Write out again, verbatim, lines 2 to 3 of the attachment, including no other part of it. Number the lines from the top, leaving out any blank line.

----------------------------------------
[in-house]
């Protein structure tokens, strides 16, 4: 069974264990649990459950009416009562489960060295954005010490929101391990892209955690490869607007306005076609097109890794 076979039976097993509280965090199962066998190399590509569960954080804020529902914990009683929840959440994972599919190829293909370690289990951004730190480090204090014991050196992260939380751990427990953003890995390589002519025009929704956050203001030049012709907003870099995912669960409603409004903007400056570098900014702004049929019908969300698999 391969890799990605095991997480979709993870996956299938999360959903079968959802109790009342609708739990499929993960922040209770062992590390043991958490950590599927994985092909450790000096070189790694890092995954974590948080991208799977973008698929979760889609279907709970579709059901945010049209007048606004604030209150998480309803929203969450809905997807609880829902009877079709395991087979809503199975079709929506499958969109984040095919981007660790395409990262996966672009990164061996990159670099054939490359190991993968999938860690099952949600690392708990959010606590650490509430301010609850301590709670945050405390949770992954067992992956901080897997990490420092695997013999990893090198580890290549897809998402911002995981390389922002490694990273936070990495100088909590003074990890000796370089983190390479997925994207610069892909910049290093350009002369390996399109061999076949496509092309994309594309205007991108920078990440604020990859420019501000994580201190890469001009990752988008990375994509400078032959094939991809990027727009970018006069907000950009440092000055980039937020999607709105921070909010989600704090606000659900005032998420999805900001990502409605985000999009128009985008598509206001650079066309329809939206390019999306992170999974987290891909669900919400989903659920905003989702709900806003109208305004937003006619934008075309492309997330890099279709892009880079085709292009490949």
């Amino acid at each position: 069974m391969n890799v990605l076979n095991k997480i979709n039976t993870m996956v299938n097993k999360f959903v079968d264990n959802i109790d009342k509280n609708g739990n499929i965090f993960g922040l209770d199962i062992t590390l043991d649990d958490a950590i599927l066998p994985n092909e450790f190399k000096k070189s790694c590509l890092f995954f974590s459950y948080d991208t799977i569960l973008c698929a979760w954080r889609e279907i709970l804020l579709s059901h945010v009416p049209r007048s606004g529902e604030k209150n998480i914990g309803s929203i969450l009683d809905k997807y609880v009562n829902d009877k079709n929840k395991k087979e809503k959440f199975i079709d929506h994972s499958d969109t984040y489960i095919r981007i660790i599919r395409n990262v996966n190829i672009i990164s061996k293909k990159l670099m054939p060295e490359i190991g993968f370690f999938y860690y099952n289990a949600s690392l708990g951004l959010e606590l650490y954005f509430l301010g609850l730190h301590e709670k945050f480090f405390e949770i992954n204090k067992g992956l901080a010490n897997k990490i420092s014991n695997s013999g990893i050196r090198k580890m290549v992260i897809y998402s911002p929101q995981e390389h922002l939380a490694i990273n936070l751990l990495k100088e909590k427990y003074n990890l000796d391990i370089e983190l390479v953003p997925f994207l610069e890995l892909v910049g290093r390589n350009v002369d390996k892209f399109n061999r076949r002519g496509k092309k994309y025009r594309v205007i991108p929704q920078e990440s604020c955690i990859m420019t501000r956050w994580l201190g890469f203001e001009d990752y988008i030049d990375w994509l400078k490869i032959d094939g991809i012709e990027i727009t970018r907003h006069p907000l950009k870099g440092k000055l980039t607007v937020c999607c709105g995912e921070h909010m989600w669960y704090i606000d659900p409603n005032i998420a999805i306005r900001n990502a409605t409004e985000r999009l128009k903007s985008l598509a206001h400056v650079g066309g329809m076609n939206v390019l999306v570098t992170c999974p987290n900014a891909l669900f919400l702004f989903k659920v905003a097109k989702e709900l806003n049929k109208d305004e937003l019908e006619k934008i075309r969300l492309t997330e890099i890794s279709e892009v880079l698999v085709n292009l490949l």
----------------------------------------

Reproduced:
């Protein structure tokens, strides 16, 4: 069974264990649990459950009416009562489960060295954005010490929101391990892209955690490869607007306005076609097109890794 076979039976097993509280965090199962066998190399590509569960954080804020529902914990009683929840959440994972599919190829293909370690289990951004730190480090204090014991050196992260939380751990427990953003890995390589002519025009929704956050203001030049012709907003870099995912669960409603409004903007400056570098900014702004049929019908969300698999 391969890799990605095991997480979709993870996956299938999360959903079968959802109790009342609708739990499929993960922040209770062992590390043991958490950590599927994985092909450790000096070189790694890092995954974590948080991208799977973008698929979760889609279907709970579709059901945010049209007048606004604030209150998480309803929203969450809905997807609880829902009877079709395991087979809503199975079709929506499958969109984040095919981007660790395409990262996966672009990164061996990159670099054939490359190991993968999938860690099952949600690392708990959010606590650490509430301010609850301590709670945050405390949770992954067992992956901080897997990490420092695997013999990893090198580890290549897809998402911002995981390389922002490694990273936070990495100088909590003074990890000796370089983190390479997925994207610069892909910049290093350009002369390996399109061999076949496509092309994309594309205007991108920078990440604020990859420019501000994580201190890469001009990752988008990375994509400078032959094939991809990027727009970018006069907000950009440092000055980039937020999607709105921070909010989600704090606000659900005032998420999805900001990502409605985000999009128009985008598509206001650079066309329809939206390019999306992170999974987290891909669900919400989903659920905003989702709900806003109208305004937003006619934008075309492309997330890099279709892009880079085709292009490949």
């Amino acid at each position: 069974m391969n890799v990605l076979n095991k997480i979709n039976t993870m996956v299938n097993k999360f959903v079968d264990n959802i109790d009342k509280n609708g739990n499929i965090f993960g922040l209770d199962i062992t590390l043991d649990d958490a950590i599927l066998p994985n092909e450790f190399k000096k070189s790694c590509l890092f995954f974590s459950y948080d991208t799977i569960l973008c698929a979760w954080r889609e279907i709970l804020l579709s059901h945010v009416p049209r007048s606004g529902e604030k209150n998480i914990g309803s929203i969450l009683d809905k997807y609880v009562n829902d009877k079709n929840k395991k087979e809503k959440f199975i079709d929506h994972s499958d969109t984040y489960i095919r981007i660790i599919r395409n990262v996966n190829i672009i990164s061996k293909k990159l670099m054939p060295e490359i190991g993968f370690f999938y860690y099952n289990a949600s690392l708990g951004l959010e606590l650490y954005f509430l301010g609850l730190h301590e709670k945050f480090f405390e949770i992954n204090k067992g992956l901080a010490n897997k990490i420092s014991n695997s013999g990893i050196r090198k580890m290549v992260i897809y998402s911002p929101q995981e390389h922002l939380a490694i990273n936070l751990l990495k100088e909590k427990y003074n990890l000796d391990i370089e983190l390479v953003p997925f994207l610069e890995l892909v910049g290093r390589n350009v002369d390996k892209f399109n061999r076949r002519g496509k092309k994309y025009r594309v205007i991108p929704q920078e990440s604020c955690i990859m420019t501000r956050w994580l201190g890469f203001e001009d990752y988008i030049d990375w994509l400078k490869i032959d094939g991809i012709e990027i727009t970018r907003h006069p907000l950009k870099g440092k000055l980039t607007v937020c999607c709105g995912e921070h909010m989600w669960y704090i606000d659900p409603n005032i998420a999805i306005r900001n990502a409605t409004e985000r999009l128009k903007s985008l598509a206001h400056v650079g066309g329809m076609n939206v390019l999306v570098t992170c999974p987290n900014a891909l669900f919400l702004f989903k659920v905003a097109k989702e709900l806003n049929k109208d305004e937003l019908e006619k934008i075309r969300l492309t997330e890099i890794s279709e892009v880079l698999v085709n292009l490949l």